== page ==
Day 9: We’ll spend the morning at Barr Al Hickman catching up with any species we missed the previous day before heading inland to Nizwa. If time allows, we’ll visit Nizwa’s famous date souk. That evening we’ll head out for a nearby wadi, looking for Plain Leaf Warbler, Lesser Whitethroat, and Menetries’s Warbler. An after-dark search for Omani Owl is possible. Night in Nizwa.

Day 10: We’ll leave Nizwa and head for the north coast, looking for species such as Indian Roller, Brown-necked Raven, Lappet-faced Vulture and Persian and Hume’s Wheatear en route. Later we’ll drive to the far northwest reaches of Oman, where we’ll finish the evening looking for Variable Wheatear, Namaqua Dove, Striolated Bunting, Arabian Babbler, Arabian Green Bee-eater and Eastern Black Redstart. Night in Sohar.

Day 11: The north coast of Oman is home to a wintering population of Pallas’s Gull, which we’ll search for during the morning. We’ll also keep an eye out for Collared Kingfisher and Sykes’s Warbler, both of which maintain small, isolated populations in northern Oman. The north of Oman is also home to a number of Indian species that we won’t have seen so far such as Purple Sunbird, Indian Silverbill and Red-wattled Lapwing. We’ll also check football pitches – rare patches of green – for Water and Red-throated Pipits, Eurasian Hoopoe, and Isabelline Wheatear.Night in Muscat.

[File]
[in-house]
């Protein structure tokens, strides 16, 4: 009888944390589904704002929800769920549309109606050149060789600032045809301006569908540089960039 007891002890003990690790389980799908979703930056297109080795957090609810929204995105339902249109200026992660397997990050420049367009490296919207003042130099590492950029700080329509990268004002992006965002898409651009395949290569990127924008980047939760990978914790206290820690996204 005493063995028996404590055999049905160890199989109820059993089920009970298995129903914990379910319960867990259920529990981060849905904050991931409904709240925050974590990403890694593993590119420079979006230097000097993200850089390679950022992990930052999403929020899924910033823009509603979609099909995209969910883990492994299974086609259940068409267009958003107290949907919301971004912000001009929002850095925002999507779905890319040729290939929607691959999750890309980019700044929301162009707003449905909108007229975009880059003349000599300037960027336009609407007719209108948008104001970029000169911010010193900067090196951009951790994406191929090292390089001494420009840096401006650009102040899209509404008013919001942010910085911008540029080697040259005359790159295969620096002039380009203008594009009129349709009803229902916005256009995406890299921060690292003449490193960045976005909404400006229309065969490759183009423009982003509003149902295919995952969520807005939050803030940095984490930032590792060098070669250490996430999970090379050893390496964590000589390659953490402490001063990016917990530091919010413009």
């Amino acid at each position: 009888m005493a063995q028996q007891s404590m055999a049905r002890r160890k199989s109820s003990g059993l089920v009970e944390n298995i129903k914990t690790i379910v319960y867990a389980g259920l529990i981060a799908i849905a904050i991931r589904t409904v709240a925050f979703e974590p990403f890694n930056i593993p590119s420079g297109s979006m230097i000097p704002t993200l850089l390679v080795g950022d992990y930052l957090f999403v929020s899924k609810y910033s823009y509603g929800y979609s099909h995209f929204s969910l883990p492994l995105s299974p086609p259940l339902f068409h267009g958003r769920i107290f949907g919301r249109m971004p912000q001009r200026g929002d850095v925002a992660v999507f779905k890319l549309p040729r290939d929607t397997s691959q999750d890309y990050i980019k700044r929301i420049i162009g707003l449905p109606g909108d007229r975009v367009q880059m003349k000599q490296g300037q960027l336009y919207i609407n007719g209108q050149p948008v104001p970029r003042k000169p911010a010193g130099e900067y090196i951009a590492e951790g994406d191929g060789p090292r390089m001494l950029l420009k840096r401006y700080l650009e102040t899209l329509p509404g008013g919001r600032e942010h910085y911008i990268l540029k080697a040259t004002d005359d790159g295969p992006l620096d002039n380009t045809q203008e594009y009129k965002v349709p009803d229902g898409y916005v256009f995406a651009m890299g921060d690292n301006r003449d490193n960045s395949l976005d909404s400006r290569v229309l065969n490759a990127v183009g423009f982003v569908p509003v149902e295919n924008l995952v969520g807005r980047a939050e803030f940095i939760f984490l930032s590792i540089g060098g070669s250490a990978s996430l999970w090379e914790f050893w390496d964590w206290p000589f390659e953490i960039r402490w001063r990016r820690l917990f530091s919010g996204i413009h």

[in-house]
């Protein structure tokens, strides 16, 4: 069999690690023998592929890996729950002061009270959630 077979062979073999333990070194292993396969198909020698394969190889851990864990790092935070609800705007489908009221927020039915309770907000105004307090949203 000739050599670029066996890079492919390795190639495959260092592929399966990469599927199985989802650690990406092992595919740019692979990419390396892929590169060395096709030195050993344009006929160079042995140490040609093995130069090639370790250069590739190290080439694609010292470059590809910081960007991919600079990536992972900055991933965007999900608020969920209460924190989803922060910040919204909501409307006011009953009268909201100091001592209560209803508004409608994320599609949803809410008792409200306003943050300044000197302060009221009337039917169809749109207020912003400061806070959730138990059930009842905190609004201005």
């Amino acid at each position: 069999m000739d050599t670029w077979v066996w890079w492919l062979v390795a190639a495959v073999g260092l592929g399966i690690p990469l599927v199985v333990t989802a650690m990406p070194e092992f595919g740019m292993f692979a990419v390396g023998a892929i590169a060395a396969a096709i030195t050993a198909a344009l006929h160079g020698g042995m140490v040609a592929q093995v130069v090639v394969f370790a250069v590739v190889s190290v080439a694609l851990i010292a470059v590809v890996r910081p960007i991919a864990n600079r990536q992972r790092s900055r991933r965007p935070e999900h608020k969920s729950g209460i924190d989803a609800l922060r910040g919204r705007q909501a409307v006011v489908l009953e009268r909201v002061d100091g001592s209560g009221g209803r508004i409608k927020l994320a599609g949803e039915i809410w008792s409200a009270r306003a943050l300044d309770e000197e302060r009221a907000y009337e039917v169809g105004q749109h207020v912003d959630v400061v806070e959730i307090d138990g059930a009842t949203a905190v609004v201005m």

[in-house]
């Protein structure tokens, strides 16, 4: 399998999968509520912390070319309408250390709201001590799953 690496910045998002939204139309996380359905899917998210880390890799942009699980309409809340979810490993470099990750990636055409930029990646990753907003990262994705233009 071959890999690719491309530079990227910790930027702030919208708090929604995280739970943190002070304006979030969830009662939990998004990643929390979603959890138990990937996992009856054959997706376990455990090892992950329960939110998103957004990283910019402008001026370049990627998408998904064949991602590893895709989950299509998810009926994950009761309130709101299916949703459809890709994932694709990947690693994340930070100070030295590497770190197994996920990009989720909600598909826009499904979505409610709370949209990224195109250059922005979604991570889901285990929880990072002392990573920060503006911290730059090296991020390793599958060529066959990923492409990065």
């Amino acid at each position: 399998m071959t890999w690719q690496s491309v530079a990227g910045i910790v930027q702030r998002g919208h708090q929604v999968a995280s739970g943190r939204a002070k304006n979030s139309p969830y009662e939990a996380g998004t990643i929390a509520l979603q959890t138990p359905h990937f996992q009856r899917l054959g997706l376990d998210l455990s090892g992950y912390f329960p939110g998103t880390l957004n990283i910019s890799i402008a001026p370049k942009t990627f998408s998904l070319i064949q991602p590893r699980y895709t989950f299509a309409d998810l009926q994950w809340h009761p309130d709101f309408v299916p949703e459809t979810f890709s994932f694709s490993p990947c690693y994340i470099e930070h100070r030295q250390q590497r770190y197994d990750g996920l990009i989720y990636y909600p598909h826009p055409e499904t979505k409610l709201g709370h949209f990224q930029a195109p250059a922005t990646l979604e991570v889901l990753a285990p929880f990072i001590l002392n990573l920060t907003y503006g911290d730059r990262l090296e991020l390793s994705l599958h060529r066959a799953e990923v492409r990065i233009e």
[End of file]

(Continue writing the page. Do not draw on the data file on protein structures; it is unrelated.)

Day 12: For our last morning, we will visit some wetlands close to Muscat, where previous visits have revealed Ferruginous Duck and White-tailed Plover. We will be back at our hotel mid-morning for final packing, and then will transfer to the Muscat International Airport where we will have our last lunch together. The tour concludes at 2 PM at the airport for our flights home.

Updated: 13 December 2023


  • 2024 Tour Price : $4,800
  • Single Occupancy Supplement : $290
  • 2025 Tour Price Not Yet Known


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Questions? Tour Manager: Matt Brooks. Call 1-866-547-9868 (US or Canada) or (01) 520-320-9868 or click here to email.

* Tour invoices paid by check carry a 4% discount. Details here.

This tour is limited to 10 participants.